I’ve heard a rumor that SendFox will eventually have more features…and will also force all new subscribers into monthly subscription plans. Those with existing lifetime plans, however, will be protected.

I don’t know if that’ll happen, but it makes a lot of sense. So I decided to buy three sets of 5,000 subscribers…allowing me to send newsletters to up to 15,000 subscribers. I paid $147.

For some reason, SendFox added 3,000 free subscribers to my Lifetime plan. As long as I never have over 18,000 subscribers, I’ll never again have to pay for an email-distribution service.

SendFox is not as fully featured as MailerLite. I’ve used it for four email campaigns and have also set up some automated email series with it, so I’ve gotten a good sense of what it does and doesn’t do. To me, the price difference is worth it. You’ll have to determine if it’s worth it for you.

Let’s talk about what SendFox does well.

  • Simplicity
    • I appreciate the streamlined interface.
  • Create multiple email lists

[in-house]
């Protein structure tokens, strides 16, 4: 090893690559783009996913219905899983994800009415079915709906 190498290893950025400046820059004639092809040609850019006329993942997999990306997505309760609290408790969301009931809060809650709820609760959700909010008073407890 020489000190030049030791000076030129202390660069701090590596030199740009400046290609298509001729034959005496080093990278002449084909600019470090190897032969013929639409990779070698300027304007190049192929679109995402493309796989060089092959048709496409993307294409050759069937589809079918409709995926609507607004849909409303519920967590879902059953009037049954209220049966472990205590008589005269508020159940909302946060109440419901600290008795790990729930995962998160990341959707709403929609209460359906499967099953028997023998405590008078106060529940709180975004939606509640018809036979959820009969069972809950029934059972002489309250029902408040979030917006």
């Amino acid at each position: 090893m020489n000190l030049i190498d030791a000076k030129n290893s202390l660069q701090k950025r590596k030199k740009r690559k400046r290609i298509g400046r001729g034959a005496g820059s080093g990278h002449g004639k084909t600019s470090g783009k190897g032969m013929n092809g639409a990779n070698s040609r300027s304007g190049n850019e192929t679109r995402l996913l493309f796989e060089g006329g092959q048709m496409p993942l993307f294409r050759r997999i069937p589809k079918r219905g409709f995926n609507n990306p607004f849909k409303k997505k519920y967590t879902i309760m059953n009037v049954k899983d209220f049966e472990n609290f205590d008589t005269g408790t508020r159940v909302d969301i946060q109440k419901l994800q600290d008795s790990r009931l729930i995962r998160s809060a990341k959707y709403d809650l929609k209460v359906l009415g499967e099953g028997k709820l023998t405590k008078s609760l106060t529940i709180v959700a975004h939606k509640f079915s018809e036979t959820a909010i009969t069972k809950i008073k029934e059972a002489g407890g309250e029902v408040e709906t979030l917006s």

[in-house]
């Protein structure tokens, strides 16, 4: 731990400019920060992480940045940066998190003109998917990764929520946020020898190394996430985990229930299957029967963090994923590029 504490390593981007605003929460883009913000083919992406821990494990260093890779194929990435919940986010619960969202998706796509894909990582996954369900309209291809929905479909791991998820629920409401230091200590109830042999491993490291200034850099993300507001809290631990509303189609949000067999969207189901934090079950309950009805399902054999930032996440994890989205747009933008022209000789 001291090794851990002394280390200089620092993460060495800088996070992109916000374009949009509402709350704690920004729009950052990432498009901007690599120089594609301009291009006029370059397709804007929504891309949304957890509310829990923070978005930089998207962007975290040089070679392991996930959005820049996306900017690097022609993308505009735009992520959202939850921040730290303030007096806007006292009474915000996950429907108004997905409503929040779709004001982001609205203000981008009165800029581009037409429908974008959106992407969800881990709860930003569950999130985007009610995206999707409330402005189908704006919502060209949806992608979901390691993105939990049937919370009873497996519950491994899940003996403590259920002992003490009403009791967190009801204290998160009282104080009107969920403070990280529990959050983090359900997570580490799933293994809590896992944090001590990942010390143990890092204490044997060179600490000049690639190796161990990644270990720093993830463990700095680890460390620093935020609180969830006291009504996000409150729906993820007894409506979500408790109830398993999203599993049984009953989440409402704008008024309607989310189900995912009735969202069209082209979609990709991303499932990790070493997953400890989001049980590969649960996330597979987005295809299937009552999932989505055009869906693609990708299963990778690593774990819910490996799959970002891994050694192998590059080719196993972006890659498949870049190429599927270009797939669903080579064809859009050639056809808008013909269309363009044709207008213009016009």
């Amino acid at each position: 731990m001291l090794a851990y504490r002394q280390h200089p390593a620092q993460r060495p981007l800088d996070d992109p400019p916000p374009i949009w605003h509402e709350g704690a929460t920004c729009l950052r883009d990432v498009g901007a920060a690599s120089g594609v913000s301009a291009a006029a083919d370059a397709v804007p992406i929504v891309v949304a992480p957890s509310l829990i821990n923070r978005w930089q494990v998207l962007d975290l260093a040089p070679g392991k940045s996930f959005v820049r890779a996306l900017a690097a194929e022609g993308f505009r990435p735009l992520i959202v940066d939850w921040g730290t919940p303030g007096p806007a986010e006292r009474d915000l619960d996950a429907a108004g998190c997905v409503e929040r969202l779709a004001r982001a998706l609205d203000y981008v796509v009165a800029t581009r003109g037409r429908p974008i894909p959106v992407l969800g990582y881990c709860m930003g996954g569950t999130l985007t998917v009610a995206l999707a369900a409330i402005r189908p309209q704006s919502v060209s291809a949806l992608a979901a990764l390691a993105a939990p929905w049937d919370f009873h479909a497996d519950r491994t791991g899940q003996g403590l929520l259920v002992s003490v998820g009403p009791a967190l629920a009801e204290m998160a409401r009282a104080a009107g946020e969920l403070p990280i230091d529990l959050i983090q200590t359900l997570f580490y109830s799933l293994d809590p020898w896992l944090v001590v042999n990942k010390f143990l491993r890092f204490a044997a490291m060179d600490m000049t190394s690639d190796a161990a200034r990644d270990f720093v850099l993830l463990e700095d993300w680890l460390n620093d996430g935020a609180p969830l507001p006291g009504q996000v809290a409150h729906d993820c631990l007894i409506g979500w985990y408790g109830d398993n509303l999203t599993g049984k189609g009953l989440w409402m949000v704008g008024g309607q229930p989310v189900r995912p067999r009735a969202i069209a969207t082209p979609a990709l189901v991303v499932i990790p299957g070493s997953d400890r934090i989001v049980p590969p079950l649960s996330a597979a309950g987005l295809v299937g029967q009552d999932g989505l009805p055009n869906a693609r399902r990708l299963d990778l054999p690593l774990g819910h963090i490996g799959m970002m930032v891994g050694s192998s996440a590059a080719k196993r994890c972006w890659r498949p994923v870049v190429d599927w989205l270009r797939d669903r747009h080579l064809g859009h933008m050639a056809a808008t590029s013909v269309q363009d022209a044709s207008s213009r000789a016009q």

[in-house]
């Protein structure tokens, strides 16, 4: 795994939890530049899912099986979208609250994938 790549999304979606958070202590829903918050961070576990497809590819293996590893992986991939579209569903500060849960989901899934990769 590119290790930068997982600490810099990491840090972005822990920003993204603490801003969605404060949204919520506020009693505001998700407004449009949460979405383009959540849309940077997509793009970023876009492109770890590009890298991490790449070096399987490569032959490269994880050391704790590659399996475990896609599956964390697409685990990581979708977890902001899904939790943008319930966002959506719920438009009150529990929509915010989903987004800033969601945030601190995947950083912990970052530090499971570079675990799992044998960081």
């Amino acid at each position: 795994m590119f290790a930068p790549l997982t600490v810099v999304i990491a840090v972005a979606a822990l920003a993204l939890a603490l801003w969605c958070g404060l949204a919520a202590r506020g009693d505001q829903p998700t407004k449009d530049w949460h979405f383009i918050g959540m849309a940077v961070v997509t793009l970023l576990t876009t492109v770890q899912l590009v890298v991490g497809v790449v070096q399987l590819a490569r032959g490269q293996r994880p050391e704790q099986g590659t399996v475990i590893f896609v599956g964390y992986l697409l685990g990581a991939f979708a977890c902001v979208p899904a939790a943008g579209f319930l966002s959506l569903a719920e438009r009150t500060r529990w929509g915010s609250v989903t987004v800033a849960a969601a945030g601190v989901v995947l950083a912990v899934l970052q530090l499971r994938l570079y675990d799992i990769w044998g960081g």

• It’s easy to create multiple lists. For instance, I have my big Email Insiders list for readers plus a smaller list for authors who want notification about posts like this one. (See the bottom of the page.)
  • Website forms
    • It’s very easy to create forms for my website (so people can sign up).
  • Automation sequences
    • I can set up email Automation sequences (for instance, when someone signs up for a list).
  • Image size
    • I haven’t run into any issues with image size. In MailerLite, I sometimes had to make images smaller for them to be accepted in my emails.
  • Deliverability
    • SendFox claims to have very good deliverability, and I’ve had good open and click rates in the emails I’ve sent.